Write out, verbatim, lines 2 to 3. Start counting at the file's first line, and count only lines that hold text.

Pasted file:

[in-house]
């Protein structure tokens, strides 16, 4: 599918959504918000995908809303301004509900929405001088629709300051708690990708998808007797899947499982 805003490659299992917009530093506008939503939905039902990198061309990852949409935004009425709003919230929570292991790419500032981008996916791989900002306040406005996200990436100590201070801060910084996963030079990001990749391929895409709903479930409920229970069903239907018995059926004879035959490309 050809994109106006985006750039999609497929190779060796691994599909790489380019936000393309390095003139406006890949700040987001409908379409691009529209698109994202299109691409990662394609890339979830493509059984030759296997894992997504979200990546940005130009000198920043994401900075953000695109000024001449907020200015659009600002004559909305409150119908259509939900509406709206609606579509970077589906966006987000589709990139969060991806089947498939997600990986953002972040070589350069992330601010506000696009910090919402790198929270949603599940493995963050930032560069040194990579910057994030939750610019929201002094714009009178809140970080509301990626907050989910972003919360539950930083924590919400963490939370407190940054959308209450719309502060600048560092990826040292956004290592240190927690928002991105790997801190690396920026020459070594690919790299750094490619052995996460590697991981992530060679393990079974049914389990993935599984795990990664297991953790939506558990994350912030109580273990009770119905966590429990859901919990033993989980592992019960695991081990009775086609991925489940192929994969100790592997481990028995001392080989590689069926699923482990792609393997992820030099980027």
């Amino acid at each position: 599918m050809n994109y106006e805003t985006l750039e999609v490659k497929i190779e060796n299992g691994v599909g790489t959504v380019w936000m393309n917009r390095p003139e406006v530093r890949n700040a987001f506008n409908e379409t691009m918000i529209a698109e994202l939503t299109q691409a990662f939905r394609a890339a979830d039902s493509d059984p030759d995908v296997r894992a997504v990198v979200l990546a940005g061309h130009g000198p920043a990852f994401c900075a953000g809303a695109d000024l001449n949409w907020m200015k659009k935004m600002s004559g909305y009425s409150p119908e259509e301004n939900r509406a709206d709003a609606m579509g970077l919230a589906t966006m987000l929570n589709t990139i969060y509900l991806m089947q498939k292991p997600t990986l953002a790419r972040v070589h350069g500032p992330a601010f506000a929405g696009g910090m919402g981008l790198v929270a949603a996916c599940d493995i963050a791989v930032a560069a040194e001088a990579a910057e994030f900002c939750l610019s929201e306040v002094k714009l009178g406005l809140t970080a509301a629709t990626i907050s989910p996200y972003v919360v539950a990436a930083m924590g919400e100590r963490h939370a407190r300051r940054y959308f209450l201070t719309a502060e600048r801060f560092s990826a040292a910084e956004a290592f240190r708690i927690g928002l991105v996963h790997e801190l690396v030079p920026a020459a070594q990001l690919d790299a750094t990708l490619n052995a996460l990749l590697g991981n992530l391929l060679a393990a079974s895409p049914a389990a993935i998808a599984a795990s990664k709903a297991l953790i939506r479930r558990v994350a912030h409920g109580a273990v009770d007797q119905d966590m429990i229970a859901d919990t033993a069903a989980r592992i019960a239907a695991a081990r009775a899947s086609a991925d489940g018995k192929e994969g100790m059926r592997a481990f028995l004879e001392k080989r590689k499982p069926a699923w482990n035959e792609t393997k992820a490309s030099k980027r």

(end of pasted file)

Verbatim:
């Protein structure tokens, strides 16, 4: 599918959504918000995908809303301004509900929405001088629709300051708690990708998808007797899947499982 805003490659299992917009530093506008939503939905039902990198061309990852949409935004009425709003919230929570292991790419500032981008996916791989900002306040406005996200990436100590201070801060910084996963030079990001990749391929895409709903479930409920229970069903239907018995059926004879035959490309 050809994109106006985006750039999609497929190779060796691994599909790489380019936000393309390095003139406006890949700040987001409908379409691009529209698109994202299109691409990662394609890339979830493509059984030759296997894992997504979200990546940005130009000198920043994401900075953000695109000024001449907020200015659009600002004559909305409150119908259509939900509406709206609606579509970077589906966006987000589709990139969060991806089947498939997600990986953002972040070589350069992330601010506000696009910090919402790198929270949603599940493995963050930032560069040194990579910057994030939750610019929201002094714009009178809140970080509301990626907050989910972003919360539950930083924590919400963490939370407190940054959308209450719309502060600048560092990826040292956004290592240190927690928002991105790997801190690396920026020459070594690919790299750094490619052995996460590697991981992530060679393990079974049914389990993935599984795990990664297991953790939506558990994350912030109580273990009770119905966590429990859901919990033993989980592992019960695991081990009775086609991925489940192929994969100790592997481990028995001392080989590689069926699923482990792609393997992820030099980027």
């Amino acid at each position: 599918m050809n994109y106006e805003t985006l750039e999609v490659k497929i190779e060796n299992g691994v599909g790489t959504v380019w936000m393309n917009r390095p003139e406006v530093r890949n700040a987001f506008n409908e379409t691009m918000i529209a698109e994202l939503t299109q691409a990662f939905r394609a890339a979830d039902s493509d059984p030759d995908v296997r894992a997504v990198v979200l990546a940005g061309h130009g000198p920043a990852f994401c900075a953000g809303a695109d000024l001449n949409w907020m200015k659009k935004m600002s004559g909305y009425s409150p119908e259509e301004n939900r509406a709206d709003a609606m579509g970077l919230a589906t966006m987000l929570n589709t990139i969060y509900l991806m089947q498939k292991p997600t990986l953002a790419r972040v070589h350069g500032p992330a601010f506000a929405g696009g910090m919402g981008l790198v929270a949603a996916c599940d493995i963050a791989v930032a560069a040194e001088a990579a910057e994030f900002c939750l610019s929201e306040v002094k714009l009178g406005l809140t970080a509301a629709t990626i907050s989910p996200y972003v919360v539950a990436a930083m924590g919400e100590r963490h939370a407190r300051r940054y959308f209450l201070t719309a502060e600048r801060f560092s990826a040292a910084e956004a290592f240190r708690i927690g928002l991105v996963h790997e801190l690396v030079p920026a020459a070594q990001l690919d790299a750094t990708l490619n052995a996460l990749l590697g991981n992530l391929l060679a393990a079974s895409p049914a389990a993935i998808a599984a795990s990664k709903a297991l953790i939506r479930r558990v994350a912030h409920g109580a273990v009770d007797q119905d966590m429990i229970a859901d919990t033993a069903a989980r592992i019960a239907a695991a081990r009775a899947s086609a991925d489940g018995k192929e994969g100790m059926r592997a481990f028995l004879e001392k080989r590689k499982p069926a699923w482990n035959e792609t393997k992820a490309s030099k980027r």